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Mark and Kill
Tom Clancy’s Splinter Cell: Conviction is the latest in a series of games endorsed by spy author Tom Clancy and featuring the character Sam Fisher, part James Bond, part Jason Bourne, part Batman.
Making use of guns and shadows, Fisher blends in and out of plain sight, dispatching enemies with ease and precision in order to complete his aims.
To this end, Splinter Cell: Conviction features a superb new feature, “mark and kill” which allows the player character to mark targets for execution before the command to kill them is issued.
In addition to the single player missions featuring Fisher, co-op and multiplayer games are also available; these take place outside of the single player narrative, and all three gaming modes require your PC to be online.
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Plot and Series History
Once again, it falls to Sam Fisher to uncover the plot and stop it, with the help of a few good people in his service (none of whom he can trust.)
Previous games in the series include Splinter Cell: Double Agent (2006) and Splinter Cell: Chaos Theory (2005), each of which feature the combination of stealth with completing missions, and Conviction seems to be a promising sequel to those games. Leaked files in 2007 revealed a very different early design for Splinter Cell: Conviction, and following the somewhat over-sophisticated gameplay of Duuble Agent it seems that Ubisoft have got the franchise back on track.
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System Requirements and DRM
Tom Clancy’s Splinter Cell: Conviction is published by Ubisoft, and as a result features their much-criticised new DRM (digital rights management). Basically if you don’t have an internet connection, you won’t be able to play Splinter Cell: Conviction; and if you do have a connection, it needs to be reliable and fast.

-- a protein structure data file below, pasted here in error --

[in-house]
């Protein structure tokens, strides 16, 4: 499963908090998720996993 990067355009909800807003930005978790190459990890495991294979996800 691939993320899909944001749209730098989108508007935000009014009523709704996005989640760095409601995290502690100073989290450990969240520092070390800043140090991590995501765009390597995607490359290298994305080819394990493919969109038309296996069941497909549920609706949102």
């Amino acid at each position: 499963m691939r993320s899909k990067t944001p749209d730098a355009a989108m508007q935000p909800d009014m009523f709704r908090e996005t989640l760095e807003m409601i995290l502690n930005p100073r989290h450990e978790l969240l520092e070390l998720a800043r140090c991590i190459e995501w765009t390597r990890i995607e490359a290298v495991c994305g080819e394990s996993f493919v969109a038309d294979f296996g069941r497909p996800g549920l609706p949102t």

Minimum system requirements for Splinter Cell: Conviction are quite low, with either an Intel Core 2 Duo 1.8 GHz or Athlon X2 64 2.4 GHz processor as the low end CPUs. Depending on your operating system, the minimum RAM is 1.5GB RAM on Windows XP or 2GB RAM on Windows Vista or 7, while the game requires 10GB hard disk space.
The DRM requires at least a 1Mbps always-on Internet connection, with 2Mbps recommended. Problems with Ubisoft’s DRM on their other games this year have led to criticism of the system and while some early teething problems seem to have been resolved, it has nevertheless become a key aspect of any decision to purchase the game, and will no doubt lead many to avoid buying the game.
Splinter Cell: Conviction is available on several platforms including Xbox 360 and iPhone.
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Graphics and Sound
Like many games, Conviction takes advantage of Unreal Engine 3, resulting in some fantastic lighting, physics and realism.
Initial impressions of Splinter Cell: Conviction reveal a game that is quite developed from the one first hinted at in 2007; redeveloped from the original leaked preview version, this game features good character design, realistic colour and a pleasing use of monochrome when Sam Fisher is in “stealth mode”.
The game’s soundtrack once again features Hollywood actor Michael Ironside (Scanners, Total Recall, Terminator Salvation, among others) voicing the player character of Sam Fisher, while Amon Tobin contributes music to key scenes. Tobin’s work on the game is available to download from iTunes.
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Convinced by Splinter Cell: Conviction?
If you don’t have a reliable or high speed internet connection, making the decision to purchase Splinter Cell: Conviction for a PC is an easy one; you won’t be able to play it, even in single player mode, without an always-on broadband connection.
This is a shame, as the game looks set to be one of the top action games of 2010. The stealth/kill/mark feature is particularly interesting and it certainly looks as though Splinter Cell: Conviction has got the Tom Clancy games back on the right track.
(Screenshots by author)